Wildlife Fine Art
Photograph - Rf Image
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A bull elk drinking at sunset .The North American Elk (Cervus elaphus) is also called the Wapiti,Each spring, male deer and elk begin
growing antlers from bony bumps on their skulls called pedicles.
Increasing daylight elevates the level of the hormone testosterone in the animal's blood, which
triggers the growth of antlers. Antlers begin as layer upon layer of cartilage that slowly mineralizes
into bone. They are light and easily damaged until they completely mineralize in late summer.
A soft covering called velvet helps protect the antlers and carries blood to the growing bone tissue.
If you look closely at a deer or elk antler, you'll see grooves and ridges on it. These mark the paths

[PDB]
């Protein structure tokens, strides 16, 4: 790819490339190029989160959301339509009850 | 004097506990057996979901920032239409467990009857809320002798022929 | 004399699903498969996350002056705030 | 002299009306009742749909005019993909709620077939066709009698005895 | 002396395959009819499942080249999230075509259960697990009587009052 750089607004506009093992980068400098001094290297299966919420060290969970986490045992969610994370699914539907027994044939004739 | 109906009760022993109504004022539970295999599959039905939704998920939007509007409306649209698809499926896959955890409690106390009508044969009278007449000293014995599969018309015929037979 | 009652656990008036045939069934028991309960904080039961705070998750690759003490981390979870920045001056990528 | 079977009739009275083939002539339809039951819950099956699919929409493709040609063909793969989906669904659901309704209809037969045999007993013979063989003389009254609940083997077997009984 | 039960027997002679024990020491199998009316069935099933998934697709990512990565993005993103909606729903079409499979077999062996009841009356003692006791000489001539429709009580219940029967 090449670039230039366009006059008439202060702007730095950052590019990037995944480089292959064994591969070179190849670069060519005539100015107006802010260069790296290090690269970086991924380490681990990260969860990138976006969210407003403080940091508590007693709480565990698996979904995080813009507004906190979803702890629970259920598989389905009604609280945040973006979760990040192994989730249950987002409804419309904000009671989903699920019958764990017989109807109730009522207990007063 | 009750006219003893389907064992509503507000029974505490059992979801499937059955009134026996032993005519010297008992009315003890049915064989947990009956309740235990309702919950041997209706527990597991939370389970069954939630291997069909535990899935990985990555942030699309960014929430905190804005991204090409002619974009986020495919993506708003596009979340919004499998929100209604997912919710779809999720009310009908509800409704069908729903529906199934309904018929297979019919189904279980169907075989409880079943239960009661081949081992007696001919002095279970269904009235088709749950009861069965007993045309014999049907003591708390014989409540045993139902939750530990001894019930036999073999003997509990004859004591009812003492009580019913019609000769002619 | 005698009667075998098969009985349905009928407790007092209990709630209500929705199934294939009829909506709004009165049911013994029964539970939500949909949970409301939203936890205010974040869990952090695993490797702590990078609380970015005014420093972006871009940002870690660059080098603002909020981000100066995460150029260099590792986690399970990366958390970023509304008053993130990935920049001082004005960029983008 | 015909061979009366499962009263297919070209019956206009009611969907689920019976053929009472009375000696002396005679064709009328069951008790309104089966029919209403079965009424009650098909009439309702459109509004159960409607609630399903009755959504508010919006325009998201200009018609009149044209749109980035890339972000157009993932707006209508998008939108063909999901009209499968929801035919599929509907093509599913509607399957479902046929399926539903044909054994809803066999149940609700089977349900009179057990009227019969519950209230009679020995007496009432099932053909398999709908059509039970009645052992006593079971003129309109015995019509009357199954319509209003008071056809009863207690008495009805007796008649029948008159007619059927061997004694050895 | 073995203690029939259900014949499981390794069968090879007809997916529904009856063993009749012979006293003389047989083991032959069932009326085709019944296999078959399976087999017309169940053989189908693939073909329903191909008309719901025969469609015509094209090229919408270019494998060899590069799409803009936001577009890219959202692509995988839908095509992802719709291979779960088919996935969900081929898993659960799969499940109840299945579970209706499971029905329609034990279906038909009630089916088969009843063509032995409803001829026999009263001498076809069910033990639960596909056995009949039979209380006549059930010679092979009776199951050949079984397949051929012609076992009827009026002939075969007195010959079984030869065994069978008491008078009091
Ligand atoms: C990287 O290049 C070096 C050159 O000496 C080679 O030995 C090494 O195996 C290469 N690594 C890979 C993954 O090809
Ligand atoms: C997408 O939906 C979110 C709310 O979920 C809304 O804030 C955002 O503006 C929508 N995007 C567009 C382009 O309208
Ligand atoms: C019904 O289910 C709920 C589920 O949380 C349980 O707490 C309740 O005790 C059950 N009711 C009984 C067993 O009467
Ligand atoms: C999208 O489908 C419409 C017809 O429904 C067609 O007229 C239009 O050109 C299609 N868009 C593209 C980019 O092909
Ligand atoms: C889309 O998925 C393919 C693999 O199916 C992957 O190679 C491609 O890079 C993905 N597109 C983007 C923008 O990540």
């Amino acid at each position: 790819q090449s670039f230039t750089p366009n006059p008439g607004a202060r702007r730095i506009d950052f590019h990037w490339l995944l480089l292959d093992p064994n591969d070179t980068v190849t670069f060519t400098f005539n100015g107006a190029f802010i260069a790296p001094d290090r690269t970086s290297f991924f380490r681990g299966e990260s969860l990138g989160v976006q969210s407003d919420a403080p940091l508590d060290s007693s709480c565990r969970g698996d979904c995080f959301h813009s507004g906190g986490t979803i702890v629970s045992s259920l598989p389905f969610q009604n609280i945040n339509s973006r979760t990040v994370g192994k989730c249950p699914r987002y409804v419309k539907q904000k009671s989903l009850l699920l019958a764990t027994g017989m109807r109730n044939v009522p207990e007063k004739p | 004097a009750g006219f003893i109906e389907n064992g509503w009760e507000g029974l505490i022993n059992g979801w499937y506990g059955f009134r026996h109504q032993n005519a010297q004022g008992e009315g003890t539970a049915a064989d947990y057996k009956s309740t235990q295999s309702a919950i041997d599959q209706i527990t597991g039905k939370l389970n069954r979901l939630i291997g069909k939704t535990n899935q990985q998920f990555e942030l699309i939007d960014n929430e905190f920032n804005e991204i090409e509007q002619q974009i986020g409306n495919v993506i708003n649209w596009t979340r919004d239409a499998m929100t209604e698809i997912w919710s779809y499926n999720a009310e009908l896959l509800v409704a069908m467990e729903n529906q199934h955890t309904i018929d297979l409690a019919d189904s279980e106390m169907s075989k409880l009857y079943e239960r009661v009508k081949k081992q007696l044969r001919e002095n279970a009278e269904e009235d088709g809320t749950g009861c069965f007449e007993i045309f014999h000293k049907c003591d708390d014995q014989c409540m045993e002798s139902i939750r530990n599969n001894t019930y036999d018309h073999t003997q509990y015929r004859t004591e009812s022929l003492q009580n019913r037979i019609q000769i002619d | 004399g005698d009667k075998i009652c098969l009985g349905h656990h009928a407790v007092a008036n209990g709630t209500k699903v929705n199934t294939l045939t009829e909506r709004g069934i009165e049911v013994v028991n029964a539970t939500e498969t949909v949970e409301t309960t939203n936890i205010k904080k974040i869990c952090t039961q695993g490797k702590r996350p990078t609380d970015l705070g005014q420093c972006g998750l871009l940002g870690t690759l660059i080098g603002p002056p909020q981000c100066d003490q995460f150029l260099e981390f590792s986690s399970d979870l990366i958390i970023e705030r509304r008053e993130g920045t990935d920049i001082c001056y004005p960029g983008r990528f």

of veins that carried blood throughout the growing antlers. The blood stops flowing to the antlers in
August, the antlers finish hardening, and the velvet falls off or is rubbed off. The hardened antlers
are composed of calcium, phosphorous and as much as 50 percent water.
An antler grows faster than any other kind of bone. It can grow up to 1 inch (2.5 cm) a day during the
summer. Biologists are studying antlers in the hopes of learning the secrets of rampant cell growth,
secrets that may unlock cures to various forms of cancer.
In the second year, a bull elk usually grows slim, unbranched antlers called spikes that are 10-20 inches
(25-50 cm) long. By the third year, antlers begin developing tines that branch from the main beam.
By the seventh summer, a bull's antlers may have six tines each, weigh as much as 40 pounds (18 kg),
and grow to a length and spread of more than four feet (1.2 m). Why would an animal need to carry
around a rack of antlers that weighs so much? A large rack identifies a bull that is successful in
finding food, lots of food.
A bull must consume huge amounts of nutrients to obtain the energy and minerals needed to grow antlers
as well as the energy to carry them around.
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June 20th, 2014
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